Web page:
• On 29 October 2018, the three-judge bench, headed by new Chief Justice of India (CJI), adjourned the hearing of the case to January, 2019. In response to the request of lawyers of the Hindu parties for early and expeditious hearing of the case, the court held it had other priorities.
  • On 8 January 2019, CJI Ranjan Gogoi using his powers as master of roaster transferred the long pending dispute to a five-judge bench overruling the earlier judicial order of hearing before the three-judge bench.
  • The newly constituted five-judge bench formed a three-member panel comprising of ex-judge FMI Kalifulla, mediator Sriram Panchu and spiritual leader Sri Sri Ravishankar on 8 March 2019 to explore the possibility of a negotiated settlement of the dispute. The panel informed the Supreme Court of failure of their efforts towards July end.
  • The five-judge bench of the apex court started day-to-day hearing of the case on 6 August 2019. It permitted another chance to the three member mediation panel on receiving feelers from the SCWB for negotiated settlement but didn’t adjourn its day-to-day hearing.
  • After continuous hearing for fourty days, the Supreme Court concluded its hearing on 16 October granting three more days to parties for filing written notes on 'moulding of relief'. Finally, the five-judges bench unanimously delivered judgment on 9 November 2019 in favour of the deity.

Global Reaction

The verdict was generally welcomed nationwide by all sections of the society irrespective of caste, creed, region and religion. An overwhelming majority of politicians, media, intellectuals, jurists and common people hailed the decision stating that the Supreme Court has done justice to both communities and the verdict will pave way for a long lasting peace and brotherhood between two communities. While Hindus cautiously avoided any jubilation or celebration on the occasion, most Muslims too showed maturity and grace in accepting the verdict of the apex court. Of course, the government and administration remained extremely vigilant and alert to effectively deal with any attempted canard, mischief or inflammatory acts in public or on social media.

Most of the Muslims including key individual litigants in Ayodhya case welcomed the judgment and expressed satisfaction over the long pending dispute coming to an end. Zafaryab Jilani of AIMPLB expressed dissatisfaction with the outcome but simultaneously expressed Muslims’ commitment to honouring the Supreme Court verdict. A prominent Shia Cleric Maulana Kalbe Jawad expressed satisfaction over the judgment suggesting that the dispute has ended with Muslim community accepting the verdict peacefully. Maulana Arshad Madani, head of a prominent Muslim body Jamiat Ulema-e-Hind, indicated the possibility of a review petition against the Supreme Court order. A self-proclaimed politician and leader of Indian Muslims, Asaduddin Owaisi was unhappy and bitter with the outcome of the Supreme Court verdict. Expressing his dissatisfaction with the verdict, he opined that the apex court is supreme but not infallible and that his party does not favour “the khairat” (doles or benefaction) of five acres of land proposed in the judgment for building a mosque.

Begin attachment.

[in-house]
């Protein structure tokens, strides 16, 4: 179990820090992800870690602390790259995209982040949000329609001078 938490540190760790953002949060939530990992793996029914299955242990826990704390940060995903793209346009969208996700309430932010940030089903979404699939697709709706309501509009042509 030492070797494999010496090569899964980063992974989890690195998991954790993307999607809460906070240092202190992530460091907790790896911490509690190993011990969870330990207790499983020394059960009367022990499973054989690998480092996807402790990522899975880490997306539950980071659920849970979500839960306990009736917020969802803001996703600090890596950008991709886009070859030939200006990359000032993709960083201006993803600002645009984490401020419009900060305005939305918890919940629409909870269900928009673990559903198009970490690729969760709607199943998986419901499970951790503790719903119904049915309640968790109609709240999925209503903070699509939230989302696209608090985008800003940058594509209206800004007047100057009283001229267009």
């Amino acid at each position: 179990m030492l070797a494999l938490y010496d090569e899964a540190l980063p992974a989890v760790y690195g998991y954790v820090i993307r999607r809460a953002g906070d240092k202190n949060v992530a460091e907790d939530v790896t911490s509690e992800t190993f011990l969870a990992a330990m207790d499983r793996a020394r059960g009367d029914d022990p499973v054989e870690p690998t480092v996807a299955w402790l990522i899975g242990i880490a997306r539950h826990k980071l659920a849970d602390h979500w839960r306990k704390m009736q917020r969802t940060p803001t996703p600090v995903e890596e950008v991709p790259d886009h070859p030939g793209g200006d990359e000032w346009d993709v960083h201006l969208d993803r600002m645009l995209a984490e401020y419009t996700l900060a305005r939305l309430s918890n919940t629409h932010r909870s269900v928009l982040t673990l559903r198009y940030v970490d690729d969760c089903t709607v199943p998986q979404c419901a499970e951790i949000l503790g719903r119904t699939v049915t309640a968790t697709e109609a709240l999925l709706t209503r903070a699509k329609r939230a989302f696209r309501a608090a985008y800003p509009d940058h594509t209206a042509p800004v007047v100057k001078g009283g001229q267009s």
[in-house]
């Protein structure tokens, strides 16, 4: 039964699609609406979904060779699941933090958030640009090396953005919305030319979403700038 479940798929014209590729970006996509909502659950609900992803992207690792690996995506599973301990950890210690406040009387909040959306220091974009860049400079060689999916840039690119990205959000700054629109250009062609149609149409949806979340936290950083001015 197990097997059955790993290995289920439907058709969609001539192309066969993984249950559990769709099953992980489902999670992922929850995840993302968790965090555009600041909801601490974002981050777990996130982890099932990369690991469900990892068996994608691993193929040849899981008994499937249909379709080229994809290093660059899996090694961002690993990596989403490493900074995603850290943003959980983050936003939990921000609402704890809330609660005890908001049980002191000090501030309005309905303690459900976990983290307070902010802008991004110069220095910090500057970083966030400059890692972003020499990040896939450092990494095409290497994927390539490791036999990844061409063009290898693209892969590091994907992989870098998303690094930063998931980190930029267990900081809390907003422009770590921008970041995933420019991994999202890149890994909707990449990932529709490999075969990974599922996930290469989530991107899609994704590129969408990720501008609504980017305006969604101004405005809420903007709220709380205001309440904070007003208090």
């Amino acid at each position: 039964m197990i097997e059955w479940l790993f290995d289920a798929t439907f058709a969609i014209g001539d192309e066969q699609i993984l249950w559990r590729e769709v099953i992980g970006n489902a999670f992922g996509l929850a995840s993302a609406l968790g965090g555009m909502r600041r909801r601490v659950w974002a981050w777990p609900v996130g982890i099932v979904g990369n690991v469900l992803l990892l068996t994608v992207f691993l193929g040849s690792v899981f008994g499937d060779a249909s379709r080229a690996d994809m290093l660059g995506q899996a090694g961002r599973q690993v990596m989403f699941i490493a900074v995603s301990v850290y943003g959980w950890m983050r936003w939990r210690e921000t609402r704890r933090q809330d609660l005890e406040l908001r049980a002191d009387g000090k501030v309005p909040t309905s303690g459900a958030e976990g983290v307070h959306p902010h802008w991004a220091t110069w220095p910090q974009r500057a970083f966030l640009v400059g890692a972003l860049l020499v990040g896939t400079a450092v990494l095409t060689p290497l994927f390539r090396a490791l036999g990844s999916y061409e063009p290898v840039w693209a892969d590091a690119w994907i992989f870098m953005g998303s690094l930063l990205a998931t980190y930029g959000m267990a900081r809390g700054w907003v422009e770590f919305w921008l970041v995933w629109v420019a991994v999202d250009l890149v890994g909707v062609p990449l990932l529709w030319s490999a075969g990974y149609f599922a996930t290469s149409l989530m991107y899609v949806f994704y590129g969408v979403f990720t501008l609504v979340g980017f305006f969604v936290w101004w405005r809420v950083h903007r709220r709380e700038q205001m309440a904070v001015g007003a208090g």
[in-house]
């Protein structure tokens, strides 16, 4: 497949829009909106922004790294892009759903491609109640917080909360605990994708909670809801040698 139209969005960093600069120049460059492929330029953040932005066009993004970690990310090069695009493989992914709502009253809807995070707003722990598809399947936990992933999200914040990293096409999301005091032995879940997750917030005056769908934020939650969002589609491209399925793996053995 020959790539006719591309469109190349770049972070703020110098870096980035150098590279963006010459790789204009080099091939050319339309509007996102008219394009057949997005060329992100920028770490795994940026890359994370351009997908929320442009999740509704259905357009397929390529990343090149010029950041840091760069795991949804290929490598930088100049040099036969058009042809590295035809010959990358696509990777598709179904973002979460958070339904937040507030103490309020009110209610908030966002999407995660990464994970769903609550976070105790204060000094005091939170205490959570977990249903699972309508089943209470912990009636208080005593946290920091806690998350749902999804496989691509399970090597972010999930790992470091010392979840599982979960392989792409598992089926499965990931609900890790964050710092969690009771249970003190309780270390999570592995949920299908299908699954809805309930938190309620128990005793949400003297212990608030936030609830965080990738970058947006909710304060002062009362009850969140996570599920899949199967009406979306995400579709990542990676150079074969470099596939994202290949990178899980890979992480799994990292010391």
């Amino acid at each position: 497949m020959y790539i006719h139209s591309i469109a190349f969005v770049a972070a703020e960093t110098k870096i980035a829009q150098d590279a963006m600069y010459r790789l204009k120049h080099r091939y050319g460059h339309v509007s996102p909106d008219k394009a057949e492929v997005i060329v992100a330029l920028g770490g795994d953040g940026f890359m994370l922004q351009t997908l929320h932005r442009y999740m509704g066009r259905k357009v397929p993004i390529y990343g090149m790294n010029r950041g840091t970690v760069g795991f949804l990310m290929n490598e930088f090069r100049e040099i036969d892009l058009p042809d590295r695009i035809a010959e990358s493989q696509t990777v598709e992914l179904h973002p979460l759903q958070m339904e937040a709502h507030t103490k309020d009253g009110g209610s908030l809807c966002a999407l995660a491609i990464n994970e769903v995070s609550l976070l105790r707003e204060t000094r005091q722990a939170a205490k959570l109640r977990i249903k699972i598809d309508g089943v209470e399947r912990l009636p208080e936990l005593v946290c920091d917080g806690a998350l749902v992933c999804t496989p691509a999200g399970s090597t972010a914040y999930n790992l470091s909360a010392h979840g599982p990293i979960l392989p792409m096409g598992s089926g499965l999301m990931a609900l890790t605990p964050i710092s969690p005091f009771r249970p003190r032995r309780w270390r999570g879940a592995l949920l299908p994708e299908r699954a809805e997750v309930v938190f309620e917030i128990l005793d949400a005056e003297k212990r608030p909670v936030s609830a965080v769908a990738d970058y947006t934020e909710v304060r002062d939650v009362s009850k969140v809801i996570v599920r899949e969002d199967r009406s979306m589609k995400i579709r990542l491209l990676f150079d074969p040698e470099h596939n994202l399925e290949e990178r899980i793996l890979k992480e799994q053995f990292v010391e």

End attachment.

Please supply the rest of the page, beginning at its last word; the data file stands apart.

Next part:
On the other hand, the judgment was widely reported with lopsided interpretation and/or prejudice by a small fraction of national media, Pakistan and top international media houses world over. India’s oldest party Indian National Congress cautiously welcomed the verdict but its affiliated newspaper and mouthpiece “National Herald” published at least two controversial reports questioning judgment, its efficacy and implication. A regular columnist wrote in a report if God can reside in a temple built by force, violence and bloodshed besides suggesting that judges attempted to satisfy popular sentiments while at the same time not doing justice to those wronged and violated years ago. Both controversial pieces were, however, removed by the editors under an apology tendered by the Editor-in-Chief.